Is it scary?  Okay, a little.  We see some creativity (if you can call it that) with the ghost appearances, such as one in a darkroom and another in a school counselor’s office.  But because character development is so limited, I didn’t really care that people were dying – even though most of them weren’t “bad,” as are American horror-movie victims.  You know, the teenagers having sex – dead.  The one smoking pot – dead.  Making fun of his mother – dead.  Hey, at least there’s some kind of message there, even if it is way too obvious.  But here, things are completely random.

The dialogue is primitive at best, with characters speaking in constant horror-movie cliches.  “Ever since your sister went in that house she felt like…someone was there with her, watching her,” Easin says.  “I’ve got no choice but to go back to that house.”

“I’m going with you,” Aubrey replies, behaving as illogically as all horror-movie victims.  “I’m not leaving here until I find out why my sister is dead.”  Yeah, yeah, we know.  Go back to that house and get yourself killed, sister.  That makes a lot of sense.  So she does, of course.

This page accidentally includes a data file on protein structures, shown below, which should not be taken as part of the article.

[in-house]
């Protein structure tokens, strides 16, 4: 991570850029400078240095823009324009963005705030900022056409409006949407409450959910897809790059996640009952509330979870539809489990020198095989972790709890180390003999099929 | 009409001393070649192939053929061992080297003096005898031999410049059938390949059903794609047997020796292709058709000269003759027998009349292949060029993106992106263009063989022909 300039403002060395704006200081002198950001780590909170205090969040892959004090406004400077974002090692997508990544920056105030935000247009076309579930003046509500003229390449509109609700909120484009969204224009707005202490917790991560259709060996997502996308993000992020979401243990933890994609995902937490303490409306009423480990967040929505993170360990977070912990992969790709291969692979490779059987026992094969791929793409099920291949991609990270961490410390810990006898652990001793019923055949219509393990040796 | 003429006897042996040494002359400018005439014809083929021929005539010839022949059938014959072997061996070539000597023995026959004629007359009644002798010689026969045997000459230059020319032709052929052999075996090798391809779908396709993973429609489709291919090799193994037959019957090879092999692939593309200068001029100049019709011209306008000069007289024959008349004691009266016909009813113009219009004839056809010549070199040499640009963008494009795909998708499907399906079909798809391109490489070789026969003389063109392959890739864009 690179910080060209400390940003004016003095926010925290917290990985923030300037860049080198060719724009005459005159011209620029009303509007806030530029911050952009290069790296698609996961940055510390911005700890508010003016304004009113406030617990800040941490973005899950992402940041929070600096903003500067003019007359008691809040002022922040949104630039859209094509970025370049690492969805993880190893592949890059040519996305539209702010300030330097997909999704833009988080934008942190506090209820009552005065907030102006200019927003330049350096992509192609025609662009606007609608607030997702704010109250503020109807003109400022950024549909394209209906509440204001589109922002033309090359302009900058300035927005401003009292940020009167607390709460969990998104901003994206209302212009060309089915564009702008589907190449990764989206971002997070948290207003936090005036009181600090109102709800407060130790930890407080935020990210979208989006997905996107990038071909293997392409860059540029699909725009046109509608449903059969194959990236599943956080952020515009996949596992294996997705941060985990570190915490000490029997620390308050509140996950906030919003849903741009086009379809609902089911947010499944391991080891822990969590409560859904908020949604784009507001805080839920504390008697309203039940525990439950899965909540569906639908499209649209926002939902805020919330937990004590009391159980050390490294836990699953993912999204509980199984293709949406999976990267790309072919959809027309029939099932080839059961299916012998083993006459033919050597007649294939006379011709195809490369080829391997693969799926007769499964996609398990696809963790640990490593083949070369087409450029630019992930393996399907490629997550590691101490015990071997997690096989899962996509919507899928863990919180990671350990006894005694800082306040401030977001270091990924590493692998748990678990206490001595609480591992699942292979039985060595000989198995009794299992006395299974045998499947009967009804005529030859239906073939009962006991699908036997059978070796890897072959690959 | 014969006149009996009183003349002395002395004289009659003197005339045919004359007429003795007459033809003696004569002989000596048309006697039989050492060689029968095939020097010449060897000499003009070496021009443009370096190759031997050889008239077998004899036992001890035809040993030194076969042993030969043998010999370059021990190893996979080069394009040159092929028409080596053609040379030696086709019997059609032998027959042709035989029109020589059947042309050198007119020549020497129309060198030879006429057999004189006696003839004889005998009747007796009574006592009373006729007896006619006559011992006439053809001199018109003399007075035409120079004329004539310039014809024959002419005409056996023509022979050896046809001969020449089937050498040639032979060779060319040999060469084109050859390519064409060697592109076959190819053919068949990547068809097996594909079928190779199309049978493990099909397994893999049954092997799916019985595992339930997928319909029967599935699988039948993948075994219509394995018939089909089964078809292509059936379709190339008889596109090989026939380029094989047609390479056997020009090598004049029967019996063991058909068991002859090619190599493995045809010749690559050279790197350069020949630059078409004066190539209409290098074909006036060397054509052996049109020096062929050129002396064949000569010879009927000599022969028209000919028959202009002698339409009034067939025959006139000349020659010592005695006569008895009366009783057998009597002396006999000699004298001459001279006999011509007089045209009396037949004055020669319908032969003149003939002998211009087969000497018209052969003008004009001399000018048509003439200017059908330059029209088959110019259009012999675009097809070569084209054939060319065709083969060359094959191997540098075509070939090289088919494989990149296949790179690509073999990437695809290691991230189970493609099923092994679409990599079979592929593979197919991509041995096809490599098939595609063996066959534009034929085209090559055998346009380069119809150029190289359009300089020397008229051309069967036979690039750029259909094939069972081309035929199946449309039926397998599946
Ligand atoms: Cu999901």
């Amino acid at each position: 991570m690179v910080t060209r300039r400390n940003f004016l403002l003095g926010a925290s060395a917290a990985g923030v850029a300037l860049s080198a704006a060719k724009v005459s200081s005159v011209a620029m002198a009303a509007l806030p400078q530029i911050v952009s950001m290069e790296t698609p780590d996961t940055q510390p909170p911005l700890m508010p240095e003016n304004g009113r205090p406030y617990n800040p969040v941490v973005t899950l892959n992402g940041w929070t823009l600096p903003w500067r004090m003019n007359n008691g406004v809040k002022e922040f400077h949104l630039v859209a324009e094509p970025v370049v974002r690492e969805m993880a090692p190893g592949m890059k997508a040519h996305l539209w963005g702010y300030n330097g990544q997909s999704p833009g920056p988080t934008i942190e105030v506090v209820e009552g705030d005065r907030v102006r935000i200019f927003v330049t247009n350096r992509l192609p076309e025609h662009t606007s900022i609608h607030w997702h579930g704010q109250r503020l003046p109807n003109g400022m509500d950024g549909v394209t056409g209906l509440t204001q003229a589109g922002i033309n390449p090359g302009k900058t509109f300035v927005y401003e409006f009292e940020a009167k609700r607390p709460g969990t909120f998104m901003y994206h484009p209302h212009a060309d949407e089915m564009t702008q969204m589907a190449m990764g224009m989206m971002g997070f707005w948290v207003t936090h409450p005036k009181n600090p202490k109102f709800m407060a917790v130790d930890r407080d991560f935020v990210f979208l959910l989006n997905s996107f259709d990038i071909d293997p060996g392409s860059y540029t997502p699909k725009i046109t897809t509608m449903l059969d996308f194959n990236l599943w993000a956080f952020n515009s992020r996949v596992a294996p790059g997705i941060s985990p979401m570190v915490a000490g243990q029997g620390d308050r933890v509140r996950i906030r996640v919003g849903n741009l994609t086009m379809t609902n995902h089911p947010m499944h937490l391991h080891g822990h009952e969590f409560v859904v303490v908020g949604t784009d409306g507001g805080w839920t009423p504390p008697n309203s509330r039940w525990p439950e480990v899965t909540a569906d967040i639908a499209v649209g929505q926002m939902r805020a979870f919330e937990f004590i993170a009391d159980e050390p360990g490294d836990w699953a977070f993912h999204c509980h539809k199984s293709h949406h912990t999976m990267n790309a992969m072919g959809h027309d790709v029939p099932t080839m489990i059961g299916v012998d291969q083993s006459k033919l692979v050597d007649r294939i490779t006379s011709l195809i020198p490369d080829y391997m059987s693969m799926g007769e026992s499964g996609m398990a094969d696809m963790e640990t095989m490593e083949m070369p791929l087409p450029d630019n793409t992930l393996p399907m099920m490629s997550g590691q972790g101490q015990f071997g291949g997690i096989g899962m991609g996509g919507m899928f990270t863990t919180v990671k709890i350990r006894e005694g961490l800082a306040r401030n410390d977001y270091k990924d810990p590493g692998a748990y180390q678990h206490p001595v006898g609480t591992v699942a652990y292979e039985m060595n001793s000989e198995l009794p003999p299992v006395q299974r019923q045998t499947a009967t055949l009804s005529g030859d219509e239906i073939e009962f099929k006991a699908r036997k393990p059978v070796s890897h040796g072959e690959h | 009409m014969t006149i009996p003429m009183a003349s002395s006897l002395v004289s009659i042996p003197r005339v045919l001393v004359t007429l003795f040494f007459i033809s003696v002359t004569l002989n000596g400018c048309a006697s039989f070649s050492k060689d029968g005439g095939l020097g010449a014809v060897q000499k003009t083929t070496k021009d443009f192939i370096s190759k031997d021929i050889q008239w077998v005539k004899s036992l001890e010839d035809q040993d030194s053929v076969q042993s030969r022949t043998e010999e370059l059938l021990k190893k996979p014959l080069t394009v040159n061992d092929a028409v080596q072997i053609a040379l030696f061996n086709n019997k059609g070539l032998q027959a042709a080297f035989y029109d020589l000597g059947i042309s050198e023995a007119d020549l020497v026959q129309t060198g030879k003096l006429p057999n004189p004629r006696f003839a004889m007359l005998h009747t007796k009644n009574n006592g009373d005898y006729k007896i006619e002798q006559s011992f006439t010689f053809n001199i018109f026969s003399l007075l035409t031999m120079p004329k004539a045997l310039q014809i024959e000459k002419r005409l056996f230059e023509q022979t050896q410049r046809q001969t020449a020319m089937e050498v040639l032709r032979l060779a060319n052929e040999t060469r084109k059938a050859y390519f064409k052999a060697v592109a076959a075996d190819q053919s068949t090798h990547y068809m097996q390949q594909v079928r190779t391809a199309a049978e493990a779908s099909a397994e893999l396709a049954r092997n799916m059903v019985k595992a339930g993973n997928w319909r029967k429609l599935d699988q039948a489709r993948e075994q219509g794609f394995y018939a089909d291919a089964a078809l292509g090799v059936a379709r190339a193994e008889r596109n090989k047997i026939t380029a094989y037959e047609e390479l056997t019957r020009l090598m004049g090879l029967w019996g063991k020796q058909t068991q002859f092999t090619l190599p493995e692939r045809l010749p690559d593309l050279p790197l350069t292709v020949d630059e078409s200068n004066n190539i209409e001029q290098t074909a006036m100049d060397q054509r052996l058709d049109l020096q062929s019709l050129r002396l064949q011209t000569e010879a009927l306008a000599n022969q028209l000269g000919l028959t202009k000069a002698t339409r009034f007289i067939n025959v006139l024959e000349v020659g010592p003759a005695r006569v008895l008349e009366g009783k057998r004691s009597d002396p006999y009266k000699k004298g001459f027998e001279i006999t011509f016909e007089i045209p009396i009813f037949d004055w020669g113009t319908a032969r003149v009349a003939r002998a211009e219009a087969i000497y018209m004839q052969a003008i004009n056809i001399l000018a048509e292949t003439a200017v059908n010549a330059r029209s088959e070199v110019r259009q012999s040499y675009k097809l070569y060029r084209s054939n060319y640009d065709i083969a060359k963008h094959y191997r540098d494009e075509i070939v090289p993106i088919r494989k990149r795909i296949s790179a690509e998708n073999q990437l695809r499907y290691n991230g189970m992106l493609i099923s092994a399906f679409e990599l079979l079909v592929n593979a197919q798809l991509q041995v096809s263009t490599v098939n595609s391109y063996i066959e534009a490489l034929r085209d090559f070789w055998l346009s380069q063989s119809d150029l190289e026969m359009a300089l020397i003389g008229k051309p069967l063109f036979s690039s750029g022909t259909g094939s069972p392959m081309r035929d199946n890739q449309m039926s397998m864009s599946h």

The acting?  Not bad, with the exception of a few Japanese characters who ham it up far too much.  The main characters talk very little, however – can’t take away from that swooping, scary violin score, you know.  Their real job is basically to be scared, which they do well.  Equally acceptable is the directing, which offers a few frights; the Japanese setting, which lends authenticity; and the cinematography, which is appropriately grey and blue throughout.

The real problem is the script, which is a redundant rehash of the first.  It wasn’t great to begin with and now it’s worse.  And again, that’s assuming you like watching people being murdered and terrified to begin with.  And that, my friends, is the crux.  Because what’s the point of a horror movie?  And do we really want those images in our head, when the world is constantly pumping out terrifying, gruesome news that is real?

American horror movies tend to focus on human evil, but this one has a supernatural bent, with many occult elements, including exorcism and child abuse.  Worse, however, is the film’s overt message, which is that nothing can stop a curse once it’s unleashed.